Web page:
ZA: This question brings us back to my earlier point about the level of elite and popular investment in the project of state building and economic development during the early independence period. Turning to the primary sources available from the period, one regularly comes across a broad array of political groups, social movements, public events, and all sorts of publications that directly address the issue of state-funded and state-operated services—or the lack thereof. If anything, the early independence period can be described as one in which formal and informal politics focused on one main question: “Now that we have our independence, what are we going to do with it?” A central axis around which responses to that question pivoted was that of the role of the state in providing certain services, whether they be public utilities such as water and electricity or other services such as education, healthcare, and consumer protection. As for comparing the level of public engagement, I am not sure how productive that would be given a variety of theoretical and methodological factors. That being said, it is clear that today there is a significant degree of pessimism and cynicism vis-à-vis the government and the role of state institutions in bringing about meaningful change in the lives of everyday citizens. In this regard, I would simply refer back to my earlier point about retrospective claims. Public engagement in Lebanon during the early independence period was premised on a belief in both the potential transformative role of state institutions as well as the normativity of such a role when it came to questions of public services and economic development. One need only look at the example of the public campaign against the Beirut Electricity Company in the early 1950s. The campaign called on the government to further regulate consumer prices—let alone nationalize the electricity sector—as the best means of protecting both the national interests of the Lebanese state and the everyday wellbeing of its citizens.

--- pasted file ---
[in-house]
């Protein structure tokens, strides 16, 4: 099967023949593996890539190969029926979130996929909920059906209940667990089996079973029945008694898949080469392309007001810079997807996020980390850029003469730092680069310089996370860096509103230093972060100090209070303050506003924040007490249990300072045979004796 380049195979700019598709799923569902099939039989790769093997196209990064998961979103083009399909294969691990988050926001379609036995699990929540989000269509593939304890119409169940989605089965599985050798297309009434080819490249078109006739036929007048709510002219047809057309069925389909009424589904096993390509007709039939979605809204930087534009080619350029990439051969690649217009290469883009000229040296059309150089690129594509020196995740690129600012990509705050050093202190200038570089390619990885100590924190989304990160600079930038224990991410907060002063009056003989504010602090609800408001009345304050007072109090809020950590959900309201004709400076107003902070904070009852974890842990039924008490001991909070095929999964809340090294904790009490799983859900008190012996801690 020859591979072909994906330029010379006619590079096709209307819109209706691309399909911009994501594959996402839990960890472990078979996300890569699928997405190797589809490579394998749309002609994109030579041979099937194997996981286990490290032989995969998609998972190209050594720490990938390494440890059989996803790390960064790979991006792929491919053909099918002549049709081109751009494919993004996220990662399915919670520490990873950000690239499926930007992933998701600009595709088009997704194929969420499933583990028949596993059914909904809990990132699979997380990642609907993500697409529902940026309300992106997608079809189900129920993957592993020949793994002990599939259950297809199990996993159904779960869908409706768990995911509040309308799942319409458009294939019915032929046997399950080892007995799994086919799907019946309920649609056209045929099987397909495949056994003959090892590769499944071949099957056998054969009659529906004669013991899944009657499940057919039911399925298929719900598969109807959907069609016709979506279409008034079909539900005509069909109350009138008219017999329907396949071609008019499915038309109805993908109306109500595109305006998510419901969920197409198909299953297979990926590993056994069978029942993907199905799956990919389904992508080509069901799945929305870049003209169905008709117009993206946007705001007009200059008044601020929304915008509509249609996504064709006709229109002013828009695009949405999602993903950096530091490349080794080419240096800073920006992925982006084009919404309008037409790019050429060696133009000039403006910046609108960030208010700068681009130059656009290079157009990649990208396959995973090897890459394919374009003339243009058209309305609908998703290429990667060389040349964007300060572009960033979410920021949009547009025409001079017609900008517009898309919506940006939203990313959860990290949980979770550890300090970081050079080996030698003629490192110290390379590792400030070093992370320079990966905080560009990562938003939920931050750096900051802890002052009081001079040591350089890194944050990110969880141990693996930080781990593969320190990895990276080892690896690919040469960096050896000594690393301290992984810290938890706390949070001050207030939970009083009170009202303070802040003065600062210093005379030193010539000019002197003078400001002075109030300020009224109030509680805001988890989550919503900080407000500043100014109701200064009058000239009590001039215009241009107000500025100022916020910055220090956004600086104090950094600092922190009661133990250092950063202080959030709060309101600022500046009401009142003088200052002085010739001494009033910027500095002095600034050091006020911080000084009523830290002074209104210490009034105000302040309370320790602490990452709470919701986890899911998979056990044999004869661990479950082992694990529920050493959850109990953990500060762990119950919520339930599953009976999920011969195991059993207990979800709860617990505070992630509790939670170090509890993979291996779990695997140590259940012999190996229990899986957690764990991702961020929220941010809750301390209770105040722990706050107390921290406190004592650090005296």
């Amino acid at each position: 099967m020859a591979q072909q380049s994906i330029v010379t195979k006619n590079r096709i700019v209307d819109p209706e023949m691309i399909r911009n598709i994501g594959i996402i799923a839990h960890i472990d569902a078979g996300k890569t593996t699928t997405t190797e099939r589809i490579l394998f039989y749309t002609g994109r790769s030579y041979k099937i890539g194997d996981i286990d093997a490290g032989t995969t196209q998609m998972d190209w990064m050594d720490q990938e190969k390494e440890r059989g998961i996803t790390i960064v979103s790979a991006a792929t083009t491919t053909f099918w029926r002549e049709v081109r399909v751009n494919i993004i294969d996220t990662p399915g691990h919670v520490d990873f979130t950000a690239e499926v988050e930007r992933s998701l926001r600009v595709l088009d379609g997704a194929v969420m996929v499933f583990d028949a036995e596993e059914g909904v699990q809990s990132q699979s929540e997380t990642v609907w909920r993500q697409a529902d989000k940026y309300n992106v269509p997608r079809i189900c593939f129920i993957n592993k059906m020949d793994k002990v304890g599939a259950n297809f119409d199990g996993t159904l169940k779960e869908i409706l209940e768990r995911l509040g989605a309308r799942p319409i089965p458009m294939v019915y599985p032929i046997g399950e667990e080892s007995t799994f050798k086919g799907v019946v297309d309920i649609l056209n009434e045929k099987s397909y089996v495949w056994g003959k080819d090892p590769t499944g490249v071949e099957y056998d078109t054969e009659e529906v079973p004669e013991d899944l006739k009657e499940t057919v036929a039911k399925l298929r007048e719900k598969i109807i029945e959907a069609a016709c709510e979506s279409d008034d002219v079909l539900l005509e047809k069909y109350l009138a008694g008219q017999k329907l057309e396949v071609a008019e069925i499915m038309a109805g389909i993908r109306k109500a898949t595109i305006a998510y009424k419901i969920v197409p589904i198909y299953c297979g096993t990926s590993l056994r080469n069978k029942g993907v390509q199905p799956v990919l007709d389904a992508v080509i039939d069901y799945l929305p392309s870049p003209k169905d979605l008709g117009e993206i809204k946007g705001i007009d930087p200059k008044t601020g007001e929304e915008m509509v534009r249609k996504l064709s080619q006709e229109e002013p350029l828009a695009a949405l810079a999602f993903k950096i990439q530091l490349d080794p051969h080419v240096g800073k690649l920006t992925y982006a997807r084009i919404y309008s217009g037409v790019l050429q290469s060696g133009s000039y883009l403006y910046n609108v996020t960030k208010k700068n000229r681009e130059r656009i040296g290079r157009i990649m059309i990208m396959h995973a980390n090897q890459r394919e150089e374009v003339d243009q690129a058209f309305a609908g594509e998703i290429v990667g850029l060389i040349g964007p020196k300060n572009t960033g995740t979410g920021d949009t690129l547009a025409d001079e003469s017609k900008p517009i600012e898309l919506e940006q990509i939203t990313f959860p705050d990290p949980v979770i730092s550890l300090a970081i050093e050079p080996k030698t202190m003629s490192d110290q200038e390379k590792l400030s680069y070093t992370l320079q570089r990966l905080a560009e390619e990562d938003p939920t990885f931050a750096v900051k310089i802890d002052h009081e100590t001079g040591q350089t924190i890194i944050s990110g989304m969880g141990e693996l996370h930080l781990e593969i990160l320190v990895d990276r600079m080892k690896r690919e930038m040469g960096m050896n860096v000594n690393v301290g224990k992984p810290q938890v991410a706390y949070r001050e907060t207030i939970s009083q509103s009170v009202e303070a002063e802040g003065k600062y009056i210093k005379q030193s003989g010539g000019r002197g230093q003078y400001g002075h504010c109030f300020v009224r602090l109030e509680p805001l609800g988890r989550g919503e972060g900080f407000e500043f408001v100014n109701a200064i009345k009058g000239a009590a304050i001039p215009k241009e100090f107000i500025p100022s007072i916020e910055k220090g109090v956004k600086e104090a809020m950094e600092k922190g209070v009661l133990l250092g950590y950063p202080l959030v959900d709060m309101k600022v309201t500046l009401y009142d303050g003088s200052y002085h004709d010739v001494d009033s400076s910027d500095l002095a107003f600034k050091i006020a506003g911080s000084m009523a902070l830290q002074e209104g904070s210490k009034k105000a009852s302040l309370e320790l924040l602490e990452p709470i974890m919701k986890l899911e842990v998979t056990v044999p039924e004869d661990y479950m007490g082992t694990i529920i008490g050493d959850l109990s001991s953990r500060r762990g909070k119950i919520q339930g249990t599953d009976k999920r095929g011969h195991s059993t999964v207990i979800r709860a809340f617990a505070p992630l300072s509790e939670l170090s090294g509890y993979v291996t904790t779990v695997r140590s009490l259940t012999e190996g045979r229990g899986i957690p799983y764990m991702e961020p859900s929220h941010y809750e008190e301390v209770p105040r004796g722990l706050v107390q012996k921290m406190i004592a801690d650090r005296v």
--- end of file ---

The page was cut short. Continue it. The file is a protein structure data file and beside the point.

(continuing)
LCPS: What geographic/spatial logic did service delivery/development follow during the time period you studied? Was it more concentrated on the capital city (or more broadly speaking key cities), or did it tend to be more balanced regionally? How would you qualify the role of municipalities during this period in terms of development?